The Importance of Owning Your Digital Real Estate

The Importance of Owning Your Digital Real Estate

Last week I was part of a discussion where a new agency had taken over from another digital agency on a Facebook marketing project. The old agency took the client’s Facebook page hostage, kicked off all page admins and refused to hand the page over to the new agency or to the client.

What shocked me was the number of people who have had similar experiences and have said that to correct this through Facebook is a long and tedious process. Using lawyers doesn’t always work. What is the best solution?

You may also have seen in the news that the ANC has lost its bid to have the domain name of its original website returned. The South African Institute of Intellectual Property Law (SAIIPL) has ruled against the party on its dispute against Unwembi Communications. The agency has been battling with the ANC for months over the nonpayment of hosting and development fees for the party’s website and is now holding the domain until the fees are paid.

Prevention is better than cure.

Always own your digital real estate

Domain

We recommend that you always take ownership of your website domain. If you want to check the ownership of the domain use this website. It will give all the registration credentials of the person who bought and pays for your domain. This domain registrar has full control over your domain. We’ve seen it happen numerous times where the domain registrar holds the client hostage, they charge a ‘monthly maintenance’ fee on the domain as well as exorbitant additional fees. Domains generally cost around R99 per year to renew and do not attract maintenance fees, they do not need maintenance.

Web hosting

Remember that web hosting and domains are two separate properties, but they work together. Each one needs the other, but are not incorporated or merged. Simply put, your web hosting is where your website files are stored on a remote computer. The domain is simply your address. It’s the same as if someone visiting your house. They put your address into Google Maps and are directed to your house. As you can see, these work together but aren’t directly associated. You can often save money on your web hosting if you manage it yourself. This gives you control of who works on the website and control of the billing. We recommend that the businesses owner handles this themselves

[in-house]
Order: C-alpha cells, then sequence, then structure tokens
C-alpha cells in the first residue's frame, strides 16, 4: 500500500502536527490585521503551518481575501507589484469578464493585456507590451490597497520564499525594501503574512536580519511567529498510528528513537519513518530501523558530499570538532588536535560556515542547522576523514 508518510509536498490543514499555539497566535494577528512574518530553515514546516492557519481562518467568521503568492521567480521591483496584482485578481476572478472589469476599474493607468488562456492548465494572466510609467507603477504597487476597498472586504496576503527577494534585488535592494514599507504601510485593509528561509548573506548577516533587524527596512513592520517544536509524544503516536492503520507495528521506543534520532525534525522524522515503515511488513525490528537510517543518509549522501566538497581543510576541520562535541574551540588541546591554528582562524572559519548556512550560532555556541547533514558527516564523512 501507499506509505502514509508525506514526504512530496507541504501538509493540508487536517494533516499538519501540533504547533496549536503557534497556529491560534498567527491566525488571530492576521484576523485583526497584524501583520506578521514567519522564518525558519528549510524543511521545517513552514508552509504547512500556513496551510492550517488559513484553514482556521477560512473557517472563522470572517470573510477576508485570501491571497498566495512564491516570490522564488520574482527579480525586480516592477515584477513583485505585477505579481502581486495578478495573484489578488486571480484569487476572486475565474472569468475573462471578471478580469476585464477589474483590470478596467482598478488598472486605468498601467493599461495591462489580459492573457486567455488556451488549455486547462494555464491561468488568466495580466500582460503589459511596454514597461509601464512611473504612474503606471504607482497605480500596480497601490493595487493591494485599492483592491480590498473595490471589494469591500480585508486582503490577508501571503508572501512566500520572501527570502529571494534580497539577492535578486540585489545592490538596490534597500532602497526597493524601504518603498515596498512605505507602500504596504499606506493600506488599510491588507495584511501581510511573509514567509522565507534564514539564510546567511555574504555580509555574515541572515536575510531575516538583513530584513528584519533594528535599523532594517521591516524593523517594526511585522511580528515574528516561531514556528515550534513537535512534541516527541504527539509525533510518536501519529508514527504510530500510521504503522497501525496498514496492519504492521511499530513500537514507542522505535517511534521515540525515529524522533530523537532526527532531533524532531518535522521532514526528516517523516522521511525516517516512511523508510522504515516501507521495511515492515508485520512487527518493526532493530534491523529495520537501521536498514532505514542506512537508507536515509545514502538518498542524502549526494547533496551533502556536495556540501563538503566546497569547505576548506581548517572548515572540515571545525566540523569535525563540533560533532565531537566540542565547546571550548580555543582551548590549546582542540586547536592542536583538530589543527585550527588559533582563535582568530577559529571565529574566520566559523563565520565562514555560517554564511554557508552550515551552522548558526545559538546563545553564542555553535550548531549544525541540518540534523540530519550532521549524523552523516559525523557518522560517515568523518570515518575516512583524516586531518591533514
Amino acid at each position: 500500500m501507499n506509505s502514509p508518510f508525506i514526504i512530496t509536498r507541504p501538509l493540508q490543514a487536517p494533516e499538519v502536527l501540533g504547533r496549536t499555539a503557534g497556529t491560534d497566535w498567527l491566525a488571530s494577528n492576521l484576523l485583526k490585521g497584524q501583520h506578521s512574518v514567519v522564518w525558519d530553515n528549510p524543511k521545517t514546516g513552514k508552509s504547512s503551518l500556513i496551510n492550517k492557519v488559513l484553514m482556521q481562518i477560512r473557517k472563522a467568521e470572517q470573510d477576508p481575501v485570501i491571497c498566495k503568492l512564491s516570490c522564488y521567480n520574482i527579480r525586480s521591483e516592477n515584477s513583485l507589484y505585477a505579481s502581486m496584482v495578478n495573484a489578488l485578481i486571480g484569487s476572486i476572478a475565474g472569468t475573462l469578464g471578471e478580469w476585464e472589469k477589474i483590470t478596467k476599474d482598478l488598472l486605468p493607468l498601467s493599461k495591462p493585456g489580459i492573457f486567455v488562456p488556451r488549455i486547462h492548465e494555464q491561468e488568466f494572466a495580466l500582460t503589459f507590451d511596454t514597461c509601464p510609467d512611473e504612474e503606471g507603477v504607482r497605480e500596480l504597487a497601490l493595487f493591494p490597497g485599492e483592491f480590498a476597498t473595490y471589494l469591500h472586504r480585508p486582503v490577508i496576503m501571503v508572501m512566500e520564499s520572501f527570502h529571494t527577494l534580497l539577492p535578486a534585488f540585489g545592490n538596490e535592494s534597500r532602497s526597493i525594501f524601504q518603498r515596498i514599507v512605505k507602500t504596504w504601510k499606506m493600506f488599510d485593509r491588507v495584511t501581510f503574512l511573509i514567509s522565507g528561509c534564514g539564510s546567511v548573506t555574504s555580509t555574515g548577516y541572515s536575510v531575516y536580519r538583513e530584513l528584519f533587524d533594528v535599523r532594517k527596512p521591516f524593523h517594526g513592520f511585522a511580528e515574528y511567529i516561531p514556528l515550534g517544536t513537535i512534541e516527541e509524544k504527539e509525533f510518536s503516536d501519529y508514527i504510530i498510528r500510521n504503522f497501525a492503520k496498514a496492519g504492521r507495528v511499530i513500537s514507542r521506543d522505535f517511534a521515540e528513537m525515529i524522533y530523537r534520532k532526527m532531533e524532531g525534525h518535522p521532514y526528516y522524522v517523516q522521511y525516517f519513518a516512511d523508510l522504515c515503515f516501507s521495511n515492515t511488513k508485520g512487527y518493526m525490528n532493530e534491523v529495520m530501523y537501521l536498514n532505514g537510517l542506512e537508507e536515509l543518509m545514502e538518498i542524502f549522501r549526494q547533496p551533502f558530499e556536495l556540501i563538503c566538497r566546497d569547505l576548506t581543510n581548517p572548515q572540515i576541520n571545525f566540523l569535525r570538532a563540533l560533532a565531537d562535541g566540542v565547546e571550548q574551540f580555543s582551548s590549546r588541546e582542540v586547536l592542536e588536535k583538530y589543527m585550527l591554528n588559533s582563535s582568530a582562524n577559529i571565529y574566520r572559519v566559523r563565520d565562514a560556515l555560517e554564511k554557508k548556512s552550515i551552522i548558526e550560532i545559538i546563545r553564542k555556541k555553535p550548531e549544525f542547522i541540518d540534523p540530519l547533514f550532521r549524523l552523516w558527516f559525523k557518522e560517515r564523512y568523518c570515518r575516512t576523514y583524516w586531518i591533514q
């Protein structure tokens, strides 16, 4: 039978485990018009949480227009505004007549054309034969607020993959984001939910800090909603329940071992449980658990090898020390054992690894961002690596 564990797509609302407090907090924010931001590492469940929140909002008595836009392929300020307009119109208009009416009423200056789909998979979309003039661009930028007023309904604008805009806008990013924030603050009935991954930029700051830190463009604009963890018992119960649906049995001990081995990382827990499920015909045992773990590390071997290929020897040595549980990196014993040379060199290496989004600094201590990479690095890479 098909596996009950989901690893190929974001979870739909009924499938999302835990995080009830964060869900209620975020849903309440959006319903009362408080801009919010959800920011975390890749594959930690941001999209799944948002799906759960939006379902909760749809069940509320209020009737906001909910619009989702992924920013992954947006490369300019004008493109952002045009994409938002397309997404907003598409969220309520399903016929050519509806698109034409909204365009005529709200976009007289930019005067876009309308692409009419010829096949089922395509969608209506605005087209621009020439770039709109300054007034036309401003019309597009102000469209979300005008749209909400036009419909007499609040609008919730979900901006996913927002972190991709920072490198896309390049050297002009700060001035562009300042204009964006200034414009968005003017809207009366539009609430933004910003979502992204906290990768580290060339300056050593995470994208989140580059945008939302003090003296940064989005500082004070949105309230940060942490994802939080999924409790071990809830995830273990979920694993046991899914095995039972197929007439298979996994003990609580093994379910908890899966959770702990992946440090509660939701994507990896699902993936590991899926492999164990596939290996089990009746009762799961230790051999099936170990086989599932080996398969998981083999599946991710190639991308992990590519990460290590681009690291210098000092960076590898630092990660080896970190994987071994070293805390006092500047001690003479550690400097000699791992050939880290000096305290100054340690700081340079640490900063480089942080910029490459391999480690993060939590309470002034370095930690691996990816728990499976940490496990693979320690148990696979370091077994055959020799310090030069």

Social media platforms

Asking your marketing department or agency to create your Facebook, Instagram, etc platforms is correct. Employees and agencies come and go, but the business owner doesn’t. On numerous occasions, we have had to create new platforms because the client does not know who created or owns their existing social media platforms. Having two separate Facebook accounts creates further confusion as to which Facebook or Instagram Page to follow. It looks unprofessional and you miss out on the people who were previously following the old page.

Tips

We recommend that the business owner is made admin on all pages and profiles, and ensures that all login passwords are listed in a document. Employee and client contracts should be amended to prevent hijacking of digital platforms. Add in a clause that states that after handover the employee or agency is responsible for providing you with the necessary usernames and passwords and that they work correctly.

Facebook is Banning all Ads Promoting Cryptocurrencies — Including Bitcoin and ICOs

Facebook is Banning all Ads Promoting Cryptocurrencies — Including Bitcoin and ICOs

Facebook is banning all ads that promote cryptocurrencies, including bitcoin, in an effort to prevent people from advertising what the company is calling “financial products and services frequently associated with misleading or deceptive promotional practices”.

That means no advertiser — even those that operate a legal, legitimate business — will be able to promote cryptocurrencies, initial coin offerings — ICOs for short — or binary options, according to a Facebook blog post. That also means that “crypto-genius” James Altucher, whose ads have appeared all over the internet and have become a meme of sorts for the entire crypto industry, won’t be able to advertise on Facebook. Ads that violate the company’s new policy will be banned on Facebook’s core app, but also in other places where Facebook sells ads, including Instagram and its ad network, Audience Network, which places ads on third-party apps.

The cryptocurrency boom/bubble has led to scams and wild price fluctuations that have cost a lot of people — including unsophisticated investors — a lot of money. Scams are illegal, but gambling on investments is not.

Facebook’s board of directors includes two investors — Marc Andreessen and Peter Thiel — whose firms have been prominent crypto backers. Facebook Messenger boss, David Marcus, is also on the board at the popular crypto exchange Coinbase. (Recode.net by Kurt Wagner)